It seems fitting that Leonard Cohen—one of the world’s greatest lovers of beauty—slipped away the night before America’s grotesque election. Unfortunately for us, we are left to sort through the rubble with one fewer beautiful dreamer to call upon for the consolations of poetry.

While many of his generation were writing far more overtly political songs, Cohen was more preoccupied by the body politic—by the all-consuming fire of Eros, by sublime encounters with purveyors of tea and oranges, by tossed sheets and tangled bodies, and by the pained longing of David gazing at an unseeing bather. But we would be wrong to think that Cohen’s songs represented a retreat from the politics of his time, or that all they can offer us today is a momentary reverie amidst the continuing nightmare of last week’s US presidential election.

Cohen’s Democracy was written in 1992 in response to such turbulent events as Tiananmen, the Los Angeles Riots, and the fall of the Berlin Wall, but it is a song that is equally relevant now, in the aftermath of Trump’s victory:

It’s coming through a hole in the air,

from those nights in Tiananmen Square.

It’s coming from the feel

that this ain’t exactly real,

or it’s real, but it ain’t exactly there…

It’s coming from the sorrow in the street,

the holy places where the races meet;


From the wells of disappointment

where the women kneel to pray

for the grace of God in the desert here

and the desert far away:

Democracy is coming to the U.S.A.

According to Cohen, the people’s (demos) authority (kratos) is not coterminous with electoral processes or political races. Rather, democracy is that authority that is neither won nor lost, but is shared across difference. More than this, it is the recognition that my own authority (or that of “my people”) is inextricably bound to that of the other/s. Like the erotic encounter, democracy is easily given over to narcissism or violence, but it also affords the very conditions for growth and self-transcendence.

Cohen described the song and its inspiration thus: “It’s not an ironic song. It’s a song of deep intimacy and affirmation of the experiment of democracy in [the United States]. This is really where the races confront one another, where the classes, where the genders, where even the sexual orientations confront one another. This is the real laboratory of democracy.”

Cohen, although a Canadian, was living in California by the 1990s. He remained convinced that the laboratory of democracy that was the United States held the greatest promise—and could become the bitterest source of disappointment—precisely because it is there that democracy is fueled by unbounded aspiration:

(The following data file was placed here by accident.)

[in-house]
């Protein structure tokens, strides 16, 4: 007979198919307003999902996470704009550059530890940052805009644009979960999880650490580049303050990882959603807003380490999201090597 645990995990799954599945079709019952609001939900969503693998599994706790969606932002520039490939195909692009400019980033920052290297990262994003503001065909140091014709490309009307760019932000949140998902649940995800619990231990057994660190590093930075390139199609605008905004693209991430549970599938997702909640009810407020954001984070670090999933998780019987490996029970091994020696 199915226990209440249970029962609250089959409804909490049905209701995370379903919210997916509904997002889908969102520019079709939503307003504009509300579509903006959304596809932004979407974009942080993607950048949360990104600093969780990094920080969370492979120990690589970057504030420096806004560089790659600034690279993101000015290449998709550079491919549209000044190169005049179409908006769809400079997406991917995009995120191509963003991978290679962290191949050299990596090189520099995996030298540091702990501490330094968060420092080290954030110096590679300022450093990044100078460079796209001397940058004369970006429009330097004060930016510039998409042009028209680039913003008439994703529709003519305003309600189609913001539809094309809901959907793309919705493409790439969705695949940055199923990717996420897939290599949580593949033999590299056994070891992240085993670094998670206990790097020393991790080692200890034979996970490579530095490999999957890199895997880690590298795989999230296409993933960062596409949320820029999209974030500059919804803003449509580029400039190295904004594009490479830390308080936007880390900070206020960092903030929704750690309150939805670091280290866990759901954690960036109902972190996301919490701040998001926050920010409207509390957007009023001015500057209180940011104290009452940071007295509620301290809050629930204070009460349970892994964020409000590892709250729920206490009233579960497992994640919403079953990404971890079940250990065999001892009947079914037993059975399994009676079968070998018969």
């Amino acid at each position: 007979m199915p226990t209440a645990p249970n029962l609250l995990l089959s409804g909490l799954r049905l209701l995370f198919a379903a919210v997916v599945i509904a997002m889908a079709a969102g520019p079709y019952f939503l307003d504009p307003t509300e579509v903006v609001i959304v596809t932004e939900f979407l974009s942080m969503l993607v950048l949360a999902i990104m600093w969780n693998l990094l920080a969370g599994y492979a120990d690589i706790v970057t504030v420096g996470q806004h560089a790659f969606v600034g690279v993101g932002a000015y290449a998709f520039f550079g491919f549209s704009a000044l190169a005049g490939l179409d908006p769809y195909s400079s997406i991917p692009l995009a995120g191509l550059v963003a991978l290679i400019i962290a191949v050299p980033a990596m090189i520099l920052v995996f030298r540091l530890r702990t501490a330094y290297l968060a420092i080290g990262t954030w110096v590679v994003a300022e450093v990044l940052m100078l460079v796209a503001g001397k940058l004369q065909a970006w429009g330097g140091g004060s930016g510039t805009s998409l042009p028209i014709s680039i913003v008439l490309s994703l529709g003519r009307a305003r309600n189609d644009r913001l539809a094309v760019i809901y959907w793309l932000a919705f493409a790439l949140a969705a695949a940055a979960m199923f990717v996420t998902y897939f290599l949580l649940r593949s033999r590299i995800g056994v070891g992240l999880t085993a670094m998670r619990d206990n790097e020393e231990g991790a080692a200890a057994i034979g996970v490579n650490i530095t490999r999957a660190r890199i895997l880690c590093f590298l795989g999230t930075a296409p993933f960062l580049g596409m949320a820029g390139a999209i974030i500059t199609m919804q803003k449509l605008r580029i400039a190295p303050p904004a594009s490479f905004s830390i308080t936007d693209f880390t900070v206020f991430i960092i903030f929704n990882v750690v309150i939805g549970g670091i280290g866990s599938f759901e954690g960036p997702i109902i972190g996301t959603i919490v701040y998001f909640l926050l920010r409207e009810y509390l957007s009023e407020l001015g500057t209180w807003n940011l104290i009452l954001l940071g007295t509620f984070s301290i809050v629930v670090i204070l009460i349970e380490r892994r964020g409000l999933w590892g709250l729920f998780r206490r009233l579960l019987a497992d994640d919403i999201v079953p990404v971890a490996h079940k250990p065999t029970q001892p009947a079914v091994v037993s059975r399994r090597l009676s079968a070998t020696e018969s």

It’s coming to America first,

the cradle of the best and of the worst.

It’s here they got the range

and the machinery for change

and it’s here they got the spiritual thirst.

It’s here the family’s broken

and it’s here the lonely say

that the heart has got to open

in a fundamental way:

Democracy is coming to the U.S.A.

If democracy is predicated upon the heart’s opening, as Cohen’s prophets warn, then there is little hope for its flourishing any time soon. The hearts of the people have been walled higher than Trump’s promised barricade, and the wave of hate that has spread across America shows no signs of ebbing. The spiritual thirst of a people longing for change has been quenched by gall. Yet Cohen concludes the song with a fragile and stubborn hope, which may yet serve as consolation:

But I’m stubborn as those garbage bags

that Time cannot decay,

I’m junk but I’m still holding up

this little wild bouquet:

Democracy is coming to the U.S.A.

Cohen returns to a favourite image (used also in Suzanne) of Beauty making its way through the garbage and the flowers, in spite of it all. What remains is unceasing desire, but now inextricably mixed with fragility and loss. Perhaps it here—precisely in the back alleys and among the heaps of rubble—that democracy may unfold once again.


5 thoughts

  1. Thank you for this expression of fragile hopefulness, despite people’s fear and disappointment.
    From Anthem; “There is a crack in everything That’s how the light gets in.” I hope Leonard was right.

  2. Called to be…”stubborn as those garbage bags
    that Time cannot decay,”
    feeling like junk but “still holding up
    this little wild bouquet:
    Democracy is coming to the U.S.A.”
    …choking and coughing as we sing to ourselves this crazy brilliant loving faith and song of Leonard Cohen.

    Thank you so much for your gift to us, Leonard, as it came to us here through your sister, Jane!

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